A young black man with two bags and a rolling suitcase stops under the awning across the street. He arranges his bags to make a slight barrier on the sidewalk and opens the top of the rolling cart. He takes out a black tarp, which he shakes out and carefully lays on the sidewalk. Next, he takes out two ragged blankets and wraps them around him, stretching them out next to his suitcase. This will likely be his bed for the night. It’s cold tonight. Two hours later, he is gone. I see him the next morning, a little way down the street, camped in the entrance to OB Apartments, which affords a little more shelter.

Thursday, March 12th

Outside of the Pt. Lobos Walgreens, a young white man, dirty and disheveled is sitting on the sidewalk, nodding out, his belongings scattered on the ground around him.

Sunday, March 24th
A young white woman, demented and violent, is in the street throwing things. She grabbed a ceramic pot from the Ocean Beach Cafe and smashed it into the street. Her clothes are filthy and her face dirty, and she talks in a raised voice, protesting the life injuries she has sustained. A large, orange plastic bag holds whatever belongings she has. We call 311, and after hearing the same recordings three times, including the high-pitched beeps for the hearing impaired, a woman answers; she is curt and impatient. “Will you send someone out?” Sarcastically, “That’s what usually happens, Ma’am.” The poor, crazed woman is now sitting on the sidewalk, her feet in the gutter, her bag beside her, seemingly worn out by her despair and anger.

Tuesday, March 26th
In the aisle at the La Playa Safeway. A tall, blond young man wearing what looked like several pairs of pants, the outer ones badly torn, and a large backpack. We said hello, and I went on. When I looked back, he was still standing there, reaching out, taking an item — then putting it back, looking like he couldn’t decide if he could afford it or not. I walked back and handed him $20 and told him, “Please buy whatever you like.” He didn’t seem like he was all there, poor guy. I saw him two days later, dressed the same and carrying the same pack, walking up past the Cliff House and then at the stairs in Sutro Heights Park, with the same vacant expression on his face.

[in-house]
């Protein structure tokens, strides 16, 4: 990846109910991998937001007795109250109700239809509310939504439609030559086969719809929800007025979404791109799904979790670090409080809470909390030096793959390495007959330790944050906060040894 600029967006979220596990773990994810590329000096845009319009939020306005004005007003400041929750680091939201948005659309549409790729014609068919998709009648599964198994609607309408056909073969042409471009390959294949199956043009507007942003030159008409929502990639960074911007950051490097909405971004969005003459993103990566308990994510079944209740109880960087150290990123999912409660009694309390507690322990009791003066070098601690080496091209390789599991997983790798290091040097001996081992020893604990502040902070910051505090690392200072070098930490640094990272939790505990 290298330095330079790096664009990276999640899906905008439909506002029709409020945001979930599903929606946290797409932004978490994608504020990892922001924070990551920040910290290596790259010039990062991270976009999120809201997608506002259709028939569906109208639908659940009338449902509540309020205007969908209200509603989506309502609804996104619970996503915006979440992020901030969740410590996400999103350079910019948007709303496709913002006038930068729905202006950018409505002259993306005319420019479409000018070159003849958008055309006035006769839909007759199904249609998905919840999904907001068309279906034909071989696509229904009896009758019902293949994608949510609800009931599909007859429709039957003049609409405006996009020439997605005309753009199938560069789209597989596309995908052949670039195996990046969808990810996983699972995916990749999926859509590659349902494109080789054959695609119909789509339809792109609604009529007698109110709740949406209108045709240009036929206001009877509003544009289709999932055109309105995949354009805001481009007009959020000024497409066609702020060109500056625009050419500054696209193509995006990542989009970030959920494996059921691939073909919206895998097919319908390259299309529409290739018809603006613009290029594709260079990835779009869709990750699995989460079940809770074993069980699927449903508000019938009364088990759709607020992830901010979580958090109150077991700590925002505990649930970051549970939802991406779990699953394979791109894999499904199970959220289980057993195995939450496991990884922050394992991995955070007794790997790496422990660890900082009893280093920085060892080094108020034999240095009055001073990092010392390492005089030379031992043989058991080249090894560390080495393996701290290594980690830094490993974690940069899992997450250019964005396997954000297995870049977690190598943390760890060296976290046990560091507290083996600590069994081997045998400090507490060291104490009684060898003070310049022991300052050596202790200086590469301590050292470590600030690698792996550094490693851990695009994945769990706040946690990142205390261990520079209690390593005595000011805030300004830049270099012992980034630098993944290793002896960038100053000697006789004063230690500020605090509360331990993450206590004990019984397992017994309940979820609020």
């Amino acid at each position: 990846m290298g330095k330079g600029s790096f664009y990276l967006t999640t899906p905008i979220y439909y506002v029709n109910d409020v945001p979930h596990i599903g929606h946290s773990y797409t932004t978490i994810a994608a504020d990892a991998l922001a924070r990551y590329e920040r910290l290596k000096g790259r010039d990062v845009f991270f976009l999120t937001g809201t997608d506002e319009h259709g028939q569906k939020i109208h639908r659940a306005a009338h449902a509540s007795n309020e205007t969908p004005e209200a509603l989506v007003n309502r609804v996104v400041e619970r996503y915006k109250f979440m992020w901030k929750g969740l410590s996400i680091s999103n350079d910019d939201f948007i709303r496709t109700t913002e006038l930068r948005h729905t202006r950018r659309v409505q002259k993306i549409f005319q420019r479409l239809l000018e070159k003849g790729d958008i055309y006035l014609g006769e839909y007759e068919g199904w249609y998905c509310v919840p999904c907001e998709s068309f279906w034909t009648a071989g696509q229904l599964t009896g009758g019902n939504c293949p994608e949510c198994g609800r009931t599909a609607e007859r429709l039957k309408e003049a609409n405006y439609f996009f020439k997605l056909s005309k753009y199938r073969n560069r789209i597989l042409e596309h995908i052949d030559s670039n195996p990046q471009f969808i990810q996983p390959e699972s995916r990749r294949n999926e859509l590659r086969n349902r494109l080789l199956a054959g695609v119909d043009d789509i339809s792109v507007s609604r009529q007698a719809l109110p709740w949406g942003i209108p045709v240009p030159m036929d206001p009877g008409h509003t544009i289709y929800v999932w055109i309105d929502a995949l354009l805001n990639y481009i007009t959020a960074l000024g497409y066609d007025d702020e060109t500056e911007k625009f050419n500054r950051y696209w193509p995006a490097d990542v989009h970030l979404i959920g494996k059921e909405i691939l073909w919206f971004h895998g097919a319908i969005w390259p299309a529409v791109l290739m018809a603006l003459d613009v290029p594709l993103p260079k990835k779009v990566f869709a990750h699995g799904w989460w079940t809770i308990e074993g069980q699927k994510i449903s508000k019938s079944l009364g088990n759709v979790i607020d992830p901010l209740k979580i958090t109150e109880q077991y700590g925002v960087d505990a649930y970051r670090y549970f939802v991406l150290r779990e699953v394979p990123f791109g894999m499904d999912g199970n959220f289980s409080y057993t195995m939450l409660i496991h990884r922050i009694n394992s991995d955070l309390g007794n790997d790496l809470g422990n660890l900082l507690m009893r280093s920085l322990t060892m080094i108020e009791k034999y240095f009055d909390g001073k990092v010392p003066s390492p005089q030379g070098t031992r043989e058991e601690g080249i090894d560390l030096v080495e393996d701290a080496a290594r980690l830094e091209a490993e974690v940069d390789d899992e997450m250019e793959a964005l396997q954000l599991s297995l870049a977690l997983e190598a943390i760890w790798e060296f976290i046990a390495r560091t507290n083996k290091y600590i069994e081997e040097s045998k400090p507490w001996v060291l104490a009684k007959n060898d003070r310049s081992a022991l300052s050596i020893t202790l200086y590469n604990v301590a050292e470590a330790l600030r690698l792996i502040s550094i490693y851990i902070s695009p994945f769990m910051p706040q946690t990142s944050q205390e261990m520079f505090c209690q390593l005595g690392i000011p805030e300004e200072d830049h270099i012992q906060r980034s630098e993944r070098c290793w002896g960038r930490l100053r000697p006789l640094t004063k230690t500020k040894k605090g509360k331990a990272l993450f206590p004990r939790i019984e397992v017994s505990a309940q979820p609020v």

Who is going to help these people?

Most of these people are far gone into illness, madness, addiction and despair. Nothing short of a full-scale intervention by social workers, doctors, nurses, and counselors would help them. And who’s going to pay for that? It will take years of treatment for them to recover — if they can recover at all. What should we do? Call the police?

London Breed hasn’t helped them; to Breed, they are just so much litter to be swept away from any place she’s going to make an appearance, their belongings seized and trashed. She will make life so unpleasant for them that they’ll go somewhere else. But where? Breed has been the mayor since 2017, and the homeless crisis has not abated. A front-page article in Sunday’s San Francisco Chronicle (March 30th, 2024) lists the failures and financial mismanagement (or worse) of the non-profits the City contracts with for homeless services.